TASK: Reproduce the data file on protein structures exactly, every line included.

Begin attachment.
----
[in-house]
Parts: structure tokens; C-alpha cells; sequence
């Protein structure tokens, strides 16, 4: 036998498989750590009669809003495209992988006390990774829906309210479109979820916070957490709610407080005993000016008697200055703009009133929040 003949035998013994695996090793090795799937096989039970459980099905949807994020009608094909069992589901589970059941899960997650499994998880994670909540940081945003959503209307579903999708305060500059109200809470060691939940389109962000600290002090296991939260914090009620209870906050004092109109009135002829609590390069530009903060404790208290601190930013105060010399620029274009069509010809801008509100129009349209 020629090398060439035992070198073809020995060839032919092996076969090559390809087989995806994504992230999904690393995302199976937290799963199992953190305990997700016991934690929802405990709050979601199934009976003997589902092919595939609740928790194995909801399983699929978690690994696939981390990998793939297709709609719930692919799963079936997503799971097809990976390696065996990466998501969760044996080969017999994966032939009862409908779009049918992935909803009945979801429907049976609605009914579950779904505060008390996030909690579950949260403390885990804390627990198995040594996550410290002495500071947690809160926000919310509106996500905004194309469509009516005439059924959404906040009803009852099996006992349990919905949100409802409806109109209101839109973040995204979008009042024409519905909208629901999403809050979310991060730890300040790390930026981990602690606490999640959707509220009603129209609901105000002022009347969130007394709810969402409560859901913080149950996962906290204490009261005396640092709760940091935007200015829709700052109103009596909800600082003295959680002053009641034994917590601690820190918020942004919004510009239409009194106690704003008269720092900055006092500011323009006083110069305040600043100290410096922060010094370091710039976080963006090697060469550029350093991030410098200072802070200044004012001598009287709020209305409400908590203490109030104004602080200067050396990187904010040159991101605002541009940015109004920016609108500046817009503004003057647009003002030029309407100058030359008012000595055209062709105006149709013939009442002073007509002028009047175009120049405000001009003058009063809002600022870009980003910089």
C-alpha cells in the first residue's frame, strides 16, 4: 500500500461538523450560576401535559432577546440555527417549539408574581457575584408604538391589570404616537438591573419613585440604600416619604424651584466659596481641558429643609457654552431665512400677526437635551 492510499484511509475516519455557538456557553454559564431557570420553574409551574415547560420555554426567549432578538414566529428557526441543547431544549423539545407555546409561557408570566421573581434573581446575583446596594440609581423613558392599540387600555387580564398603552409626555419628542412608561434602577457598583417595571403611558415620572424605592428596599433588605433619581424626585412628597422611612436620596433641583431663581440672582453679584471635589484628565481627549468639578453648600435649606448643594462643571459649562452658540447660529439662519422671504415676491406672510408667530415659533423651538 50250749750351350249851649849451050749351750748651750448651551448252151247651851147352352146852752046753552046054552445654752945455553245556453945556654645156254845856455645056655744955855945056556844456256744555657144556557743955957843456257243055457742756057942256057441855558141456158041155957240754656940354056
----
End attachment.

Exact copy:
[in-house]
Parts: structure tokens; C-alpha cells; sequence
């Protein structure tokens, strides 16, 4: 036998498989750590009669809003495209992988006390990774829906309210479109979820916070957490709610407080005993000016008697200055703009009133929040 003949035998013994695996090793090795799937096989039970459980099905949807994020009608094909069992589901589970059941899960997650499994998880994670909540940081945003959503209307579903999708305060500059109200809470060691939940389109962000600290002090296991939260914090009620209870906050004092109109009135002829609590390069530009903060404790208290601190930013105060010399620029274009069509010809801008509100129009349209 020629090398060439035992070198073809020995060839032919092996076969090559390809087989995806994504992230999904690393995302199976937290799963199992953190305990997700016991934690929802405990709050979601199934009976003997589902092919595939609740928790194995909801399983699929978690690994696939981390990998793939297709709609719930692919799963079936997503799971097809990976390696065996990466998501969760044996080969017999994966032939009862409908779009049918992935909803009945979801429907049976609605009914579950779904505060008390996030909690579950949260403390885990804390627990198995040594996550410290002495500071947690809160926000919310509106996500905004194309469509009516005439059924959404906040009803009852099996006992349990919905949100409802409806109109209101839109973040995204979008009042024409519905909208629901999403809050979310991060730890300040790390930026981990602690606490999640959707509220009603129209609901105000002022009347969130007394709810969402409560859901913080149950996962906290204490009261005396640092709760940091935007200015829709700052109103009596909800600082003295959680002053009641034994917590601690820190918020942004919004510009239409009194106690704003008269720092900055006092500011323009006083110069305040600043100290410096922060010094370091710039976080963006090697060469550029350093991030410098200072802070200044004012001598009287709020209305409400908590203490109030104004602080200067050396990187904010040159991101605002541009940015109004920016609108500046817009503004003057647009003002030029309407100058030359008012000595055209062709105006149709013939009442002073007509002028009047175009120049405000001009003058009063809002600022870009980003910089």
C-alpha cells in the first residue's frame, strides 16, 4: 500500500461538523450560576401535559432577546440555527417549539408574581457575584408604538391589570404616537438591573419613585440604600416619604424651584466659596481641558429643609457654552431665512400677526437635551 492510499484511509475516519455557538456557553454559564431557570420553574409551574415547560420555554426567549432578538414566529428557526441543547431544549423539545407555546409561557408570566421573581434573581446575583446596594440609581423613558392599540387600555387580564398603552409626555419628542412608561434602577457598583417595571403611558415620572424605592428596599433588605433619581424626585412628597422611612436620596433641583431663581440672582453679584471635589484628565481627549468639578453648600435649606448643594462643571459649562452658540447660529439662519422671504415676491406672510408667530415659533423651538 50250749750351350249851649849451050749351750748651750448651551448252151247651851147352352146852752046753552046054552445654752945455553245556453945556654645156254845856455645056655744955855945056556844456256744555657144556557743955957843456257243055457742756057942256057441855558141456158041155957240754656940354056